Happy, Happy (2010) - News Poster

(2010)

News

Goalpost lands international partners for refugee ship drama ‘Dark Victory’

Goalpost lands international partners for refugee ship drama ‘Dark Victory’
Rosemary Blight.

Distributor All3Media International, New Zealand’s South Pacific Pictures and Norway’s Maipo Film have boarded Dark Victory, Goalpost Pictures’ political drama to be directed by Matthew Saville.

Goalpost Pictures’ Rosemary Blight and Saville pitched the project at Co-Pro Series 2020 at the Berlin International Film Festival.

Adapted by Saville from the book Dark Victory: How a Government Lied its Way to Political Triumph by David Marr and Marian Wilkinson, the five-hour drama will chronicle the story of the Howard government’s refusal in 2001 to allow Norwegian freighter Tampa to enter Christmas Island.

It will follow Captain Arne Rinnan, the master of the ship that rescued 438 Afghan refugees from their sinking boat in the middle of the Indian Ocean. The government’s refusal to give them safe passage sparked a political crisis.

All3Media International signed a first-look deal with Goalpost in 2018. The screen adaptation has been in development
See full article at IF.com.au »

Watch a Figure Skater Take Hollywood by Storm in ‘Sonja – The White Swan’ Trailer

  • Variety
Highly pedigreed Sundance alum Anne Sewitsky returns to the festival with a Hollywood bombshell story you haven’t heard.

“Sonja – The White Swan” tells the true story of acclaimed athlete and architect of modern figure skating Sonja Henie. The Norwegian celebrity traveled to Los Angeles in 1936 to embark on a film career, armed with sharp wit and ambition to spare. She would land a studio contract after only a year of knocking on show business doors, and wound up in a feature that sold the most tickets at the domestic box office in 1937. Watch the film’s trailer, exclusive to Variety, above.

Ine Marie Wilmann stars in the titular role. Sewitsky’s 2011 debut feature “Happy, Happy” won the festival’s grand jury prize in the world cinema drama category. She would return to Park City in 2015 with “Homesick,” also starring Wilmann.

The director has several projects lined up, including an
See full article at Variety »

Anne Sewitsky’s Sonja Henie Biopic Scores Pre-Sale Deals

“Sonja — The White Swan”

Figure skating is back in the news thanks to the PyeongChang Olympics and Margot Robbie-starrer “I, Tonya.” Now another controversial skater has a biopic on the way: three-time Olympic champion Sonja Henie. Variety reports that TrustNordisk has secured major pre-sales on Anne Sewitsky’s “Sonja — The White Swan.”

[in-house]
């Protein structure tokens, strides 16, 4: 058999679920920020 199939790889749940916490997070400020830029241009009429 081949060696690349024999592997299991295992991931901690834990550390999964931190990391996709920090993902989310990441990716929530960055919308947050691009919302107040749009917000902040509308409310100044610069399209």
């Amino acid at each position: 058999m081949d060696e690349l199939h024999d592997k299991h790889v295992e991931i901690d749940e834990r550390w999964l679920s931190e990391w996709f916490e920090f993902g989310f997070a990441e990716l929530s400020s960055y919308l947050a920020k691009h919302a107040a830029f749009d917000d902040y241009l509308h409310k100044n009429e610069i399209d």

Known internationally for both her skating and Hollywood career — with titles including “Thin Ice” and “My Lucky Star” — Henie eventually lost her studio deal. “‘The White Swan’ depicts [Henie’s] complex relationship with her older brother Leif, who taught her how to ice skate in Oslo and was part of her life in Hollywood,” according to the source. It seems likely that the film will also address accusations that she was a Nazi, an impression held by many after she declared “Heil Hitler” in front of the man himself before skating in Berlin ahead of the 1936 Winter Olympics.

The
See full article at Women and Hollywood »

Happy, Happy Review

  • HeyUGuys
Happy Happy (or, Sykt Lykkelig, to give it its proper name), is an often hilarious snapshot of family life amongst the snowy plains of Norway. Bored with the everyday routine of marriage and lack of appreciation from husband, Erik (Joachim Rafaelsen), Kaja (Agnes Kittelsen) welcomes the change of pace and possibility of forming a friendship with the shiny, similar aged couple that move in next door. But though Sigve (Henrik Rafaelsen) and Elisabeth (Maibritt Saerens) may have a perfect exterior, they are not necessarily as happy as they would have Kaja and Erik believe.

Sweet, full of sentiment and utterly delightful, Happy Happy shows just a fraction of the lives of a very interesting and diverse set of characters. As her husband goes hunting for days at a time, Kaja is left feeling unfulfilled and unloved, relishing in time spent with her new neighbours, while her young son Theodor (Oskar
See full article at HeyUGuys »

Happy, Happy

Maja is happy. She lives a simple life with her husband Eirik and son Theodore in snowy, rural Norway, and is content with the way things are. All that changes when the new neighbors move in. Sigve and Elisabeth arrive one day with their adopted Ethiopian son, Noa, and move into the house right next door. Maja is ecstatic to have new people to interact with. But she could never have imagined how intense the relationship between the two families would become. Happy, Happy (Sykt lykkelig) is the story of a woman’s struggle to find herself, and a tale of two couples trying to regain their love.

Read more...
See full article at JustPressPlay »

Vote on the Euro Film Awards (Plus: Oscar Submits)